“If you want to change the world, go home and love your family.” Mother Teresa
I’ve always loved this quote but it has never resonated so well with me as it did in 2020. As a Nurse Practitioner and Mom of 3, I thought staying home and loving my family was “easy” and something I already did. I wanted to do something different, something “bigger”. For the past 5 years I have had the privilege of working alongside the talented Guatemala team through Surgicorps International. I grew accustomed to returning home from our week-long mission each August with a renewed faith in humanity.
Among the tragedies of the COVID-19 pandemic – incredible losses of life, health, human connection, and financial security, I often think of the people of Guatemala and the suffering they have endured not only this year but on a daily basis. Humble, beautiful people who now have to wait longer for surgeries considered routine in the US. Surgeries to alleviate pain, restore health and correct deformities that cause physical disability and social isolation.
For now I remind myself (and others) that one doesn’t have to travel the world to make a “big” difference. I look forward to returning to the “easy” task of serving with this incredible organization. And until then, I will stay home. And love my family.
“When I stop and think about the past year and how rough it has been for all of us, my thoughts always turn quickly to Surgicorps and the kids around the world who are waiting for our return. When I think of all of the things we have missed this year, I think of them and how they have missed us. Traveling with our Surgicorps family is a very big part of our life, and even though the travel is difficult sometimes and the days are long, we miss it tremendously. We miss the feeling of giving, the friendship and love we receive from the the patients, hospital staff and families. We pray for their health and safety, as well as for our entire Surgicorps family. We miss you all, but we know that our love and friendships will survive this crisis and we look forward to seeing you in the new year. Stay safe, be well.” ~ Donna and Bill Bookwalter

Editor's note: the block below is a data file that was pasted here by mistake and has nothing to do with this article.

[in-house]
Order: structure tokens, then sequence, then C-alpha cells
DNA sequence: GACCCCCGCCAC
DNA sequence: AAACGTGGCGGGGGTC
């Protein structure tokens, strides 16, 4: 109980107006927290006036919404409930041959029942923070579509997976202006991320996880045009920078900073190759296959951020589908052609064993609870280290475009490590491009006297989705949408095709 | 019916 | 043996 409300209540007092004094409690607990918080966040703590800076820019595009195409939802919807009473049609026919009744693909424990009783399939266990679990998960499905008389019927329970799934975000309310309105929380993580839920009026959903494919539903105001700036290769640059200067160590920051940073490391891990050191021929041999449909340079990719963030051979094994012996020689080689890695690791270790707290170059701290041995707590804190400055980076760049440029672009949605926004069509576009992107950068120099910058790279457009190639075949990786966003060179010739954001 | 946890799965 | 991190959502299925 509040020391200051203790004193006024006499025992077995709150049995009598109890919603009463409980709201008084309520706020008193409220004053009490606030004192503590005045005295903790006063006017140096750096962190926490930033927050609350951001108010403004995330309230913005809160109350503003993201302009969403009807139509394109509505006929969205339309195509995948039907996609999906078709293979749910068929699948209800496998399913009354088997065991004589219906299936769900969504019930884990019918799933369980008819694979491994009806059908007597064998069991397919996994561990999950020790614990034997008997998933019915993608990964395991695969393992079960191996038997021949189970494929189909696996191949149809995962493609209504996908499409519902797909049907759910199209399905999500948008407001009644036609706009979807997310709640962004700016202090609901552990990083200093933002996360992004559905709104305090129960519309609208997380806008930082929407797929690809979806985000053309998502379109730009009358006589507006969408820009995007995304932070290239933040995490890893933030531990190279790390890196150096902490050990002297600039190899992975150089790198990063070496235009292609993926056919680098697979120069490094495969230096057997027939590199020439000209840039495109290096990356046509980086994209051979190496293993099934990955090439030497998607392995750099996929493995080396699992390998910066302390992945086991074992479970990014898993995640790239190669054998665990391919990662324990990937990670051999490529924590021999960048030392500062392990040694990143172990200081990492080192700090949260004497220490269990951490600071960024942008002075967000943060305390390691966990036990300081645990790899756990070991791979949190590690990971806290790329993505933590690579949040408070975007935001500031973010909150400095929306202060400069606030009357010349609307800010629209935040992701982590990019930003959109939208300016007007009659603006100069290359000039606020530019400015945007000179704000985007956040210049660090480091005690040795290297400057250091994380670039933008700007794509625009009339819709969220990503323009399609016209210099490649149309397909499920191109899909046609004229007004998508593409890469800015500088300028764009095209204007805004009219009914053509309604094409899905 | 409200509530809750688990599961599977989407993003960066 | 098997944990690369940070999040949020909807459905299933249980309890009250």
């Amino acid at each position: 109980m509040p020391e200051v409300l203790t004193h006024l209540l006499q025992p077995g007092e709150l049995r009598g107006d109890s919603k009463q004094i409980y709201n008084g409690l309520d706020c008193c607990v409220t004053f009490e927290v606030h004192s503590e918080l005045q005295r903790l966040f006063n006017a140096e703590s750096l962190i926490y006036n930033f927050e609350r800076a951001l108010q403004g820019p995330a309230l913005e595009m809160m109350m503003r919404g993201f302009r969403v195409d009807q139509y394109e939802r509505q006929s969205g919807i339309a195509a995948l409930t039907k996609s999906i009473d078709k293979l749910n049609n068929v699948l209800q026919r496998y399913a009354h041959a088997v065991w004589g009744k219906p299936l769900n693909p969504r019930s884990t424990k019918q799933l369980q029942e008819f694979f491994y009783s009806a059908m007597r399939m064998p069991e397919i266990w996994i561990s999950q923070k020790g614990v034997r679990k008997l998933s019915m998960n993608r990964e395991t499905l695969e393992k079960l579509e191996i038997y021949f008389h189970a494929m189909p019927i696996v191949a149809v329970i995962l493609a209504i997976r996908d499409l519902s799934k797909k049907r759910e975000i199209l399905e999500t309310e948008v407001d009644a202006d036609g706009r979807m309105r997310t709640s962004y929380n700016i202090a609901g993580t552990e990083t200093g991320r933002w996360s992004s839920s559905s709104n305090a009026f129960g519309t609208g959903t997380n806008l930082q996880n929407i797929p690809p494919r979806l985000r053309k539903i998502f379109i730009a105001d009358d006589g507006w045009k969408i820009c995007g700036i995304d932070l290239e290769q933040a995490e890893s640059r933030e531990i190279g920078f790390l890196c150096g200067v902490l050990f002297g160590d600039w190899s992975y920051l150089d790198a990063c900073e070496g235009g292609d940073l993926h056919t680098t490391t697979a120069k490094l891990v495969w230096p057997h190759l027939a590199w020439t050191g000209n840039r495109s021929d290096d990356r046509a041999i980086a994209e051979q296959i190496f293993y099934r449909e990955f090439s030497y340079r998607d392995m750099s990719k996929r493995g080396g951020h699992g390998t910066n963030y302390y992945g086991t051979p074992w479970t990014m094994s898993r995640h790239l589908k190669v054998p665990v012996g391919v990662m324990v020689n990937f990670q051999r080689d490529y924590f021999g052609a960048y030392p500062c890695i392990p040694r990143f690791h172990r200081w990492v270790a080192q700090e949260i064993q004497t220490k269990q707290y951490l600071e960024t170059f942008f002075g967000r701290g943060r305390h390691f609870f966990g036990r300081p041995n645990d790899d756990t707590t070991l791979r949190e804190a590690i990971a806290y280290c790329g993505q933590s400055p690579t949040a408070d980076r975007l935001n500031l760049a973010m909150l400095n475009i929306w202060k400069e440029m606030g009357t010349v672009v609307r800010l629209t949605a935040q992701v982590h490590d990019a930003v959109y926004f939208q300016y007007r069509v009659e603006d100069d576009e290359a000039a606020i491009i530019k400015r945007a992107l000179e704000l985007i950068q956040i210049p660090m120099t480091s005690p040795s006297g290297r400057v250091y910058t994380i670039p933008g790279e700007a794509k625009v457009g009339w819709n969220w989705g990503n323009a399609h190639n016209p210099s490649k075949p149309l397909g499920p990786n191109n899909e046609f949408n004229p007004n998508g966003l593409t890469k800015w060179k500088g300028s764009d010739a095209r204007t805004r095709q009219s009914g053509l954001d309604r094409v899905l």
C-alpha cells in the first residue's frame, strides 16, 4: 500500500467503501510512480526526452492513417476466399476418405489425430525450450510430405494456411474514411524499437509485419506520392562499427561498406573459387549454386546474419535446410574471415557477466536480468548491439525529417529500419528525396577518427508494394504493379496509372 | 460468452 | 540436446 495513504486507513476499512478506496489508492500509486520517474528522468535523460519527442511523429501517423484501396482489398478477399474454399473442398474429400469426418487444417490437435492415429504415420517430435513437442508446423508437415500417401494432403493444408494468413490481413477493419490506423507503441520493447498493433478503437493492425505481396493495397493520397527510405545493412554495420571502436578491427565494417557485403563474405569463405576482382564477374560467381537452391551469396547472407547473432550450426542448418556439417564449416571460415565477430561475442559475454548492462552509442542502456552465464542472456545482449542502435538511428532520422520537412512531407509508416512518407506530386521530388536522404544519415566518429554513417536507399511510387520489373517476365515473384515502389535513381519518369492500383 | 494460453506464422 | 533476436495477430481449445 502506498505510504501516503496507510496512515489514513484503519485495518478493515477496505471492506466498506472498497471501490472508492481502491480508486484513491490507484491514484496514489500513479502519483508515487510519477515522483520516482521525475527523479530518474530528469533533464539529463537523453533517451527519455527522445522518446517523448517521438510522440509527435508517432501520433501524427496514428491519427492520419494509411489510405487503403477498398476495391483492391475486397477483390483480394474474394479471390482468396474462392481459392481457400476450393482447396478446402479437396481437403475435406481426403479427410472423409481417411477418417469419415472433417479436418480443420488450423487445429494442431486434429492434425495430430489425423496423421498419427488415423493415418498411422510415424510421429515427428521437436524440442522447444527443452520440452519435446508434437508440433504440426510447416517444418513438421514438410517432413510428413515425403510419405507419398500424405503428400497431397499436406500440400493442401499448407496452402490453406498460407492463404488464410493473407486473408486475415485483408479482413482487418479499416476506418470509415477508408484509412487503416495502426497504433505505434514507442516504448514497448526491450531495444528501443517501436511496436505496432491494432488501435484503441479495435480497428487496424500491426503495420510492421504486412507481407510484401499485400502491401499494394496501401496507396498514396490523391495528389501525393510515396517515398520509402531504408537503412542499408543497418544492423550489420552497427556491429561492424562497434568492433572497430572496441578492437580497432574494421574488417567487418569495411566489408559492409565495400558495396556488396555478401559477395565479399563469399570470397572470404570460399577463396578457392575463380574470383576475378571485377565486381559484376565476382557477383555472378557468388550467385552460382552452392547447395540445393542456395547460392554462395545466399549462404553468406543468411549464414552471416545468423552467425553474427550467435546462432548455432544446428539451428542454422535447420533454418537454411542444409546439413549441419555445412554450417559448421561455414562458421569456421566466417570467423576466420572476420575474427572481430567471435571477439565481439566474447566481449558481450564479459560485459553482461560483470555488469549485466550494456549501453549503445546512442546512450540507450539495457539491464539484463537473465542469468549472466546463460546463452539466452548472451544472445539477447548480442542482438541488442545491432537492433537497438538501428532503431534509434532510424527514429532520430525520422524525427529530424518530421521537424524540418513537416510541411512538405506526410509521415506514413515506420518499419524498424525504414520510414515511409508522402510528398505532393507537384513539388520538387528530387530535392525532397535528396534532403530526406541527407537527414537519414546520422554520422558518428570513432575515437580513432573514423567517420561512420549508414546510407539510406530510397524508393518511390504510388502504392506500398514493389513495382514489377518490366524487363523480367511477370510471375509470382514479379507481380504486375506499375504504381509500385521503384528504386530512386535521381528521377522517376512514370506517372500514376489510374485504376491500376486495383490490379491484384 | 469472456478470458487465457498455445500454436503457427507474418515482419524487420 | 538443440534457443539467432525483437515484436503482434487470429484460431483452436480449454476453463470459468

“Each year for ten years I’ve had a new adventure with Surgicorps. Each time I travel with this group of dedicated, funny, eclectic people the magic begins and my heart grows ten times for a week. But not in 2020. It seems nothing went right this year. I deeply worried about the spread of COVID in the horrifically poor and crowded communities I have been so honored to serve. They in turn are worried about us. My friends in Zambia shared mask making patterns, so we could try to get faces covered when PPE was so scarce. The mothers of children I worked with sent messages to be sure we are not ill, eager for us to return. And when I lost my own mother to the virus, the outpouring of love I received from my Surgicorps family-not just from the US team, but from doctors, nurses, therapists and the parents of patients from all over the world had me in an endless stream of tears. Surgicorps has a quote “You have not had a perfect day until you have done something for someone else who can never repay you”. And then they do… We get far more than we give. My mother loved hearing of my adventures. She beamed with joy seeing pictures of her old skirts made of the finest cotton from Liberty of London upcycled into dresses for little girls all over the world. She taught me the value of giving time and energy to better human lives. She taught me that each and every person on the face of the earth is deserving of respect and kindness, and that ultimately all people are the same. Her spirit lives on in me, and I hope to spread it to others everywhere I go. Surgicorps is my chance to do that. With a little luck we will be back to traveling soon. “~ Betty Hearne
Our Surgicorps Family lost a truly wonderful and inspirational friend and colleague last week, as Dr. Melvin Spira passed away October 8, 2020 at the age of 95. Mel was a giant in the field of plastic surgery, a pioneer in reconstructive surgery. It would take us hours and too much paper to document the many achievements and accolades he received during his 50 year career as a leader in his field……suffice it to say that we were honored to have him as a member of our Surgicorps International Family.
He traveled with us initially to Vietnam in 2009, followed by trips to Guatemala, Ethiopia, Zambia, and multiple additional missions to Vietnam, the last in 2014 at the age of 89! Mel was not “just” a volunteer, he was a friend, a skilled and creative colleague, and an example of an individual dedicated to improving the lives of those in need throughout the world. He cherished his time in the OR’s of the world, and inspired and mentored us with his creative and unique approaches to problems that were complex and difficult.
It was a privilege and honor to travel and work with Mel Spira. He was a super friend, and a wonderful Ambassador for the world of plastic surgery. Our thoughts and prayers are with his family and friends during this time of loss.
Mel, we love and respect you……enjoy your Tanqueray and tonics as you smile on all of us.
Linda, Jack and the entire Surgicorps International Family
Surgicorps International Family lost a wonderful friend and colleague, as Dr.
Joanne Oleck passed away after a brief illness on December 12, 2019. Joanne
traveled with us to Guatemala yearly from 2007 – 2014, each time accompanied by
her devoted husband, Mike. Their loving bond was palpable on each and every